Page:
In addition, the route manager system also implements the interface of the SGPropertyChangeListener SimGear class to create a property-tree based control interface on top of the property tree.

This means that C++ code can be easily invoked by setting a bunch of "control properties", to which the route manager subsystem holds registered listeners. This is very much similar to Qt's signals/slot mechanism.

Once some FlightGear system writes to such a listened-to property, the registered callbacks of the route manager system are automatically invoked by the listener to process, validate and handle the "command" properly.

This control interface is implemented beginning in flightgear/flightgear/next/src/Autopilot/route_mgr.cxx#l688:

// command interface /autopilot/route-manager/input:

//
//   @CLEAR             ... clear route
//   @POP               ... remove first entry
//   @DELETE3           ... delete 4th entry
//   @INSERT2:KSFO@900  ... insert "KSFO@900" as 3rd entry
//   KSFO@900           ... append "KSFO@900"
//

void FGRouteMgr::InputListener::valueChanged(SGPropertyNode *prop)

{

    const char *s = prop->getStringValue();

    if (strlen(s) == 0) {

      return;

    }

    

    if (!strcmp(s, "@CLEAR"))

        mgr->clearRoute();

    else if (!strcmp(s, "@ACTIVATE"))

        mgr->activate();

    else if (!strcmp(s, "@LOAD")) {

      SGPath path(mgr->_pathNode->getStringValue());

      mgr->loadRoute(path);

    } else if (!strcmp(s, "@SAVE")) {

      SGPath path(mgr->_pathNode->getStringValue());

      mgr->saveRoute(path);

    } else if (!strcmp(s, "@NEXT")) {

      mgr->jumpToIndex(mgr->_currentIndex + 1);

    } else if (!strcmp(s, "@PREVIOUS")) {

      mgr->jumpToIndex(mgr->_currentIndex - 1);

    } else if (!strncmp(s, "@JUMP", 5)) {

      mgr->jumpToIndex(atoi(s + 5));

    } else if (!strncmp(s, "@DELETE", 7))

        mgr->removeWayptAtIndex(atoi(s + 7));

    else if (!strncmp(s, "@INSERT", 7)) {

        char *r;

        int pos = strtol(s + 7, &r, 10);

        if (*r++ != ':')

            return;

        while (isspace(*r))

            r++;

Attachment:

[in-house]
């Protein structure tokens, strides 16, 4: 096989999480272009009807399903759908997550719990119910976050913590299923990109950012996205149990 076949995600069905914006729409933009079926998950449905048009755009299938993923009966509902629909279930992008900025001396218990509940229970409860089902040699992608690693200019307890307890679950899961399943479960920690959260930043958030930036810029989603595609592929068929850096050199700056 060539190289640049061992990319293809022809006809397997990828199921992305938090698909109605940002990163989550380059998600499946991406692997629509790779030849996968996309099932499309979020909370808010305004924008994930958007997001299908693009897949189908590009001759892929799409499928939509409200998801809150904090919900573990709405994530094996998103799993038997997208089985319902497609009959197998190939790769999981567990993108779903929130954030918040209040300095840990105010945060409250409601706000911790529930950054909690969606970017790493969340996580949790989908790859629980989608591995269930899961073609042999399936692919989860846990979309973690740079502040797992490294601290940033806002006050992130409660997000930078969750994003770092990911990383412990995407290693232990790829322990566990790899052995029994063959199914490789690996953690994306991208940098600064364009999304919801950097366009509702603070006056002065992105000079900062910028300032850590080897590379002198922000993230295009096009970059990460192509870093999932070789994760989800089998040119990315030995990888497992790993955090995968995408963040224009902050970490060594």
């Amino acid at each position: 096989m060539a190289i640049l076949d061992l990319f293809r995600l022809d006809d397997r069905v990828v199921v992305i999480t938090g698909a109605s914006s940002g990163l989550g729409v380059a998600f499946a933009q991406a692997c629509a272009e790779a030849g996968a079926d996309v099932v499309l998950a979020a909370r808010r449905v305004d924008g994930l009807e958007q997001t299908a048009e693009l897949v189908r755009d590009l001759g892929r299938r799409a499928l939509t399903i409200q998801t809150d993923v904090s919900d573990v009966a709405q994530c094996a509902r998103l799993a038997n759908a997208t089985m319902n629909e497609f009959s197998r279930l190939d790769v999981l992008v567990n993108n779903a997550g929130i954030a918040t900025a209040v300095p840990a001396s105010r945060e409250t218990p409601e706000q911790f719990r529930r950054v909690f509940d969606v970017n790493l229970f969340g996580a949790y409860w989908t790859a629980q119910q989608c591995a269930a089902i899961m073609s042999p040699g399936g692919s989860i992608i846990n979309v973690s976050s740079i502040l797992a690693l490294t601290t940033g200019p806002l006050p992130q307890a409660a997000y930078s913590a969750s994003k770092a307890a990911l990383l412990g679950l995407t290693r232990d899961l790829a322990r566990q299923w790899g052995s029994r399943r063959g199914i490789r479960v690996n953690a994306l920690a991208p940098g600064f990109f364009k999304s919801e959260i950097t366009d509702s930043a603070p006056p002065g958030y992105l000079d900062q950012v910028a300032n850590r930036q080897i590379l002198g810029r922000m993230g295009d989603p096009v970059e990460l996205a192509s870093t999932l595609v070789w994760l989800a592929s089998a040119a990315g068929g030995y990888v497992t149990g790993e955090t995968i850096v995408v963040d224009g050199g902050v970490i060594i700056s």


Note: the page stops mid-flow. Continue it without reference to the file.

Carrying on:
if (*r)

            mgr->insertWayptAtIndex(mgr->waypointFromString(r), pos);

    } else if (!strncmp(s, "@ROUTE", 6)) {

      char* r;

      int endIndex = strtol(s + 6, &r, 10);

      RouteType rt = (RouteType) mgr->_routingType->getIntValue();

      mgr->routeToIndex(endIndex, rt);

    } else if (!strcmp(s, "@AUTOROUTE")) {

      mgr->autoRoute();

    } else if (!strcmp(s, "@POSINIT")) {

      mgr->initAtPosition();

    } else

      mgr->insertWayptAtIndex(mgr->waypointFromString(s), -1);

}

void FGRouteMgr::initAtPosition()

{

  if (isRouteActive()) {

    return; // don't mess with the active route

  }

  

  if (haveUserWaypoints()) {

    // user has already defined, loaded or entered a route, again

    // don't interfere with it

    return; 

  }

  

  if (airborne->getBoolValue()) {

    SG_LOG(SG_AUTOPILOT, SG_INFO, "initAtPosition: airborne, clearing departure info");

    _departure = NULL;

    departure->setStringValue("runway", "");

    return;

  }

  

// on the ground

  SGGeod pos = SGGeod::fromDegFt(lon->getDoubleValue(), 

    lat->getDoubleValue(), alt->getDoubleValue());

  if (!_departure) {

    _departure = FGAirport::findClosest(pos, 20.0);

    if (!_departure) {

      SG_LOG(SG_AUTOPILOT, SG_INFO, "initAtPosition: couldn't find an airport within 20nm");

      departure->setStringValue("runway", "");

      return;

    }

  }

  

  std::string rwy = departure->getStringValue("runway");

  if (!rwy.empty()) {

    // runway already set, fine

    return;

  }

  

  FGRunway* r = _departure->findBestRunwayForPos(pos);

  if (!r) {

    return;

  }

  

  departure->setStringValue("runway", r->ident().c_str());

  SG_LOG(SG_AUTOPILOT, SG_INFO, "initAtPosition: starting at " 

    << _departure->ident() << " on runway " << r->ident());

}